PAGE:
2011’s Best Picture the Artist: Delightful, Quirky, and Surprisingly Refreshing

Freshman year of college I took a quiz in my guided studies class entitled, “What language of love do you speak?”. The ‘languages of love’ included physical touch, words of affirmation, and one that involved receiving gifts. For me this was a no-brainer. My result was words of affirmation-meaning that I need my significant other to tell me how much they care for me. Words mean a lot to me, and I’ve always been this way. Language, and the action of physically speaking it, make the world go ’round.

Where exactly am I going with this?

Bottom line is, dialogue; in a film, in a play, in real life-is important to me. Which is why I was reluctant as to whether of not I’d enjoy the critically acclaimed silent picture “The Artist”.

But dialogue can be achieved through means other than speaking. And in this movie’s case, very effectively.

“The Artist” basically tells the story of a major silent movie star in the ’20’s and early ’30’s, George Valentin (masterfully played by Jean Dujardin), struggling to accept the change of style and technology in the film industry. In the beginning of the film, he has it all: fame, good looks and fortune. The only thing he lacks is a good marriage, mainly because he fails to communicate with his wife or “talk” to her about their problems as a couple (obviously foreshadowing and alluding to Valentin’s problems accepting the new talking revolution in Hollywood films). After one of Valentin’s shows, with the paparazzi and fans crowding all around him outside the theater, awkwardness ensues when an onlooker drops her pocketbook and accidentally bumps into him. When laughter breaks out, Peppy Miller realizes that she loves the spotlight and takes advantage of the situation by hamming it up for the cameras and giving Valentin a confident peck on the cheek.

Berenice Bejo portrays the outgoing, fun, adorable and quirky Miller who not-so-secretly cares deeply for Valentin. Miller quickly becomes Hollywood’s sweetheart, and as silent movies begin to be pushed aside in the film industry “talkies” start to steal the hearts of movie goers. Valentin, stubbornly refusing to make a talking picture, decides that he’s done with the studio that he was signed to.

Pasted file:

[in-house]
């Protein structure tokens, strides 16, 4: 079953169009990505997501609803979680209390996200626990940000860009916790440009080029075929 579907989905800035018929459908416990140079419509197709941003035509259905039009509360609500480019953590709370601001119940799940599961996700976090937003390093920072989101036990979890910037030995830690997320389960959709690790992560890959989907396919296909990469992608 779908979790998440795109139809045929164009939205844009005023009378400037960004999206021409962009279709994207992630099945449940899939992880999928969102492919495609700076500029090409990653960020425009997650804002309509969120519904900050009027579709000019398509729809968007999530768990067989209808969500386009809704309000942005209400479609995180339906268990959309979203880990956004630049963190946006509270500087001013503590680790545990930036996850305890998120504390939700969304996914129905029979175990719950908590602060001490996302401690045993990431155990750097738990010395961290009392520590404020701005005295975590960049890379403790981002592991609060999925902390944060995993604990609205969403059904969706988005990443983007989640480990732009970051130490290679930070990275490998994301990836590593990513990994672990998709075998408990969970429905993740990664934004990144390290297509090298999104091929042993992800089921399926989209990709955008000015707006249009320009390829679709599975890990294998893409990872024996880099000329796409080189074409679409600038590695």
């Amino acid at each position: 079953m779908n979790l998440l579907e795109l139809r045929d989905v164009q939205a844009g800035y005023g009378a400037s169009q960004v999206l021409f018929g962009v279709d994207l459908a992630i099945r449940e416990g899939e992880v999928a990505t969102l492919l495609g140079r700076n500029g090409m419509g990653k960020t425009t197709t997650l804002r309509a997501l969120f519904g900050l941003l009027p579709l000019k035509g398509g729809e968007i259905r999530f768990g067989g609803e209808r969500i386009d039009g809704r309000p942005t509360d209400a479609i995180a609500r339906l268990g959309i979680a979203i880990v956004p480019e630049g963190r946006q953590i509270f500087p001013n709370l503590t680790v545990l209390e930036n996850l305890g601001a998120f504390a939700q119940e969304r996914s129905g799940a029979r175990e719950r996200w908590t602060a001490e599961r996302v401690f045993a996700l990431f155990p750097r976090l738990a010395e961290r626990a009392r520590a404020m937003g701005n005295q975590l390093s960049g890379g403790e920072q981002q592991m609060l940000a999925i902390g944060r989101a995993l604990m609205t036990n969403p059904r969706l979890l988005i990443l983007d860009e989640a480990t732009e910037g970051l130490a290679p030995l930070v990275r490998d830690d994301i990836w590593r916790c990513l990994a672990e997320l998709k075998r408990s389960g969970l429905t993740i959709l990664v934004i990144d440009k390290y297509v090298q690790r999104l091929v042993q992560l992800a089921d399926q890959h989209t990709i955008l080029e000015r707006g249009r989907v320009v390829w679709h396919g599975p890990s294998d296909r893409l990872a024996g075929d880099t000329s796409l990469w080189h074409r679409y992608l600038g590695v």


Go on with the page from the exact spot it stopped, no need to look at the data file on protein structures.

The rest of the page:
I won’t spoil too much, but I will say that I was deeply moved and delighted by “The Artist”. Music is what truly tells the story throughout the film. The score, by Ludovic Bource, is absolute beautiful genius. The music is perfect for a film without any actual dialogue. That being said, the acting is also phenomenal. Every cast member plays their role extremely convincingly, saying their lines and making their expressions as if they are actually going to be heard by the public. Sure, the occasional typed dialogue that appears on the screen every few scenes certainly helps, but the music and the wonderful acting really stood out for me.

Although every actor in the film is exceptional, there was one that single-handedly stole every scene that he was in: Valentin’s pet dog, played by Uggie. I can guarantee that even the crankiest old man (trust me, there were plenty in my theater) will crack a grin at one of the canine’s adorable antics.

I was (obviously) very impressed with “The Artist”. Despite it being silent and in black and white (something that wouldn’t have been uncommon at all in the era that the film is set in) it was extremely refreshing. It’s so..simple, yet vastly creative and different from everything else that’s out in theaters. Everyone deserves to see this film, especially those who have never been exposed to this style of wonderful art. It’s ultimately a beautiful reflection and representation of old Hollywood that seems to have been lost so long ago in our present day films.

But, as Peppy Miller once says in the film, “Out with the old, in with the new. That’s life!”

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